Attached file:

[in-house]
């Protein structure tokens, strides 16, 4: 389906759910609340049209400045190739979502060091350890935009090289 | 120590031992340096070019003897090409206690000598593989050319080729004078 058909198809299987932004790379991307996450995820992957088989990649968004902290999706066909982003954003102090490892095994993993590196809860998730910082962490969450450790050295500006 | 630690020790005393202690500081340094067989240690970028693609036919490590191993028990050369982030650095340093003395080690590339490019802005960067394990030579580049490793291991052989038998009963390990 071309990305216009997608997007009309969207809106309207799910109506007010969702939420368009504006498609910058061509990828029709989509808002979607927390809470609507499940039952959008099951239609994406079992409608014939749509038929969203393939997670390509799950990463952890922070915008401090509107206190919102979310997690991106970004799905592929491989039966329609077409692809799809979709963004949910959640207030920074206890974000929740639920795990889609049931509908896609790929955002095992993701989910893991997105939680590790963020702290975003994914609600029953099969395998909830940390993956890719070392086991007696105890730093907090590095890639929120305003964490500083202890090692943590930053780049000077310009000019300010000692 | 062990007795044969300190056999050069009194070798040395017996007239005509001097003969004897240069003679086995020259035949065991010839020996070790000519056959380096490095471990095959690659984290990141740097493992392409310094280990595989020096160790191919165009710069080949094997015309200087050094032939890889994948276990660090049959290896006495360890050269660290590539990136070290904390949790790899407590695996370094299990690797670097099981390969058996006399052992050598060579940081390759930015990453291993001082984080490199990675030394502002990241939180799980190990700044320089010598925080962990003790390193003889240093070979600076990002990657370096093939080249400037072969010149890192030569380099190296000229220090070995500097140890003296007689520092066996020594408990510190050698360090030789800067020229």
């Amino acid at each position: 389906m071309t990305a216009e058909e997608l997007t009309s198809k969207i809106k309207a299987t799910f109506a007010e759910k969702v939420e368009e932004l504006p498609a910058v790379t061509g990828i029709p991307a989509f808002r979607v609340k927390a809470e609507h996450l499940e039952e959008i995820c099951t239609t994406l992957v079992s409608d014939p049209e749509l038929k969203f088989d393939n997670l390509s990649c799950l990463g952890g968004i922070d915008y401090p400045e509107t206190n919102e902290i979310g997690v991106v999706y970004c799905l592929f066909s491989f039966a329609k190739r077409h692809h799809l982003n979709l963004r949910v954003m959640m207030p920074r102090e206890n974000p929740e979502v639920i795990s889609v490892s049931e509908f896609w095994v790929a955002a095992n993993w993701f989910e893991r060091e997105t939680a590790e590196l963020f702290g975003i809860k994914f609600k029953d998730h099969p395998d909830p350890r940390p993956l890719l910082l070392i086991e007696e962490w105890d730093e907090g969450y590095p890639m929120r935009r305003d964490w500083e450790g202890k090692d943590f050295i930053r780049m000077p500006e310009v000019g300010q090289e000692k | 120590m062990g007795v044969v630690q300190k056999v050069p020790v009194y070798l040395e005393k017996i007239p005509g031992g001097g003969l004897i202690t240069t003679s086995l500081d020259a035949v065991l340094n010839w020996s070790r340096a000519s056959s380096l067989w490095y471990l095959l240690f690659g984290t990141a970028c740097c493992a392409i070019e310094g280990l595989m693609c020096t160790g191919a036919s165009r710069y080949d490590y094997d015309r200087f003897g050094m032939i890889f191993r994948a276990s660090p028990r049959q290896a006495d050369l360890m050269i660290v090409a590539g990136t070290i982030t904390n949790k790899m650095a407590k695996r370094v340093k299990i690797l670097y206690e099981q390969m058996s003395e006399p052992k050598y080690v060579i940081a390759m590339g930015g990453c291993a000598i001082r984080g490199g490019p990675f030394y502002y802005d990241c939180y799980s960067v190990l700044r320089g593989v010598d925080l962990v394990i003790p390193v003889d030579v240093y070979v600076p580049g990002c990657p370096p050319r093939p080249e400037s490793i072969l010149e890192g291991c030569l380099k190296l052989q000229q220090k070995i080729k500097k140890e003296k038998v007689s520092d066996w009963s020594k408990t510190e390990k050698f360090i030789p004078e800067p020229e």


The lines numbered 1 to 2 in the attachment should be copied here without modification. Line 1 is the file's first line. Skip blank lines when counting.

[in-house]
């Protein structure tokens, strides 16, 4: 389906759910609340049209400045190739979502060091350890935009090289 | 120590031992340096070019003897090409206690000598593989050319080729004078 058909198809299987932004790379991307996450995820992957088989990649968004902290999706066909982003954003102090490892095994993993590196809860998730910082962490969450450790050295500006 | 630690020790005393202690500081340094067989240690970028693609036919490590191993028990050369982030650095340093003395080690590339490019802005960067394990030579580049490793291991052989038998009963390990 071309990305216009997608997007009309969207809106309207799910109506007010969702939420368009504006498609910058061509990828029709989509808002979607927390809470609507499940039952959008099951239609994406079992409608014939749509038929969203393939997670390509799950990463952890922070915008401090509107206190919102979310997690991106970004799905592929491989039966329609077409692809799809979709963004949910959640207030920074206890974000929740639920795990889609049931509908896609790929955002095992993701989910893991997105939680590790963020702290975003994914609600029953099969395998909830940390993956890719070392086991007696105890730093907090590095890639929120305003964490500083202890090692943590930053780049000077310009000019300010000692 | 062990007795044969300190056999050069009194070798040395017996007239005509001097003969004897240069003679086995020259035949065991010839020996070790000519056959380096490095471990095959690659984290990141740097493992392409310094280990595989020096160790191919165009710069080949094997015309200087050094032939890889994948276990660090049959290896006495360890050269660290590539990136070290904390949790790899407590695996370094299990690797670097099981390969058996006399052992050598060579940081390759930015990453291993001082984080490199990675030394502002990241939180799980190990700044320089010598925080962990003790390193003889240093070979600076990002990657370096093939080249400037072969010149890192030569380099190296000229220090070995500097140890003296007689520092066996020594408990510190050698360090030789800067020229």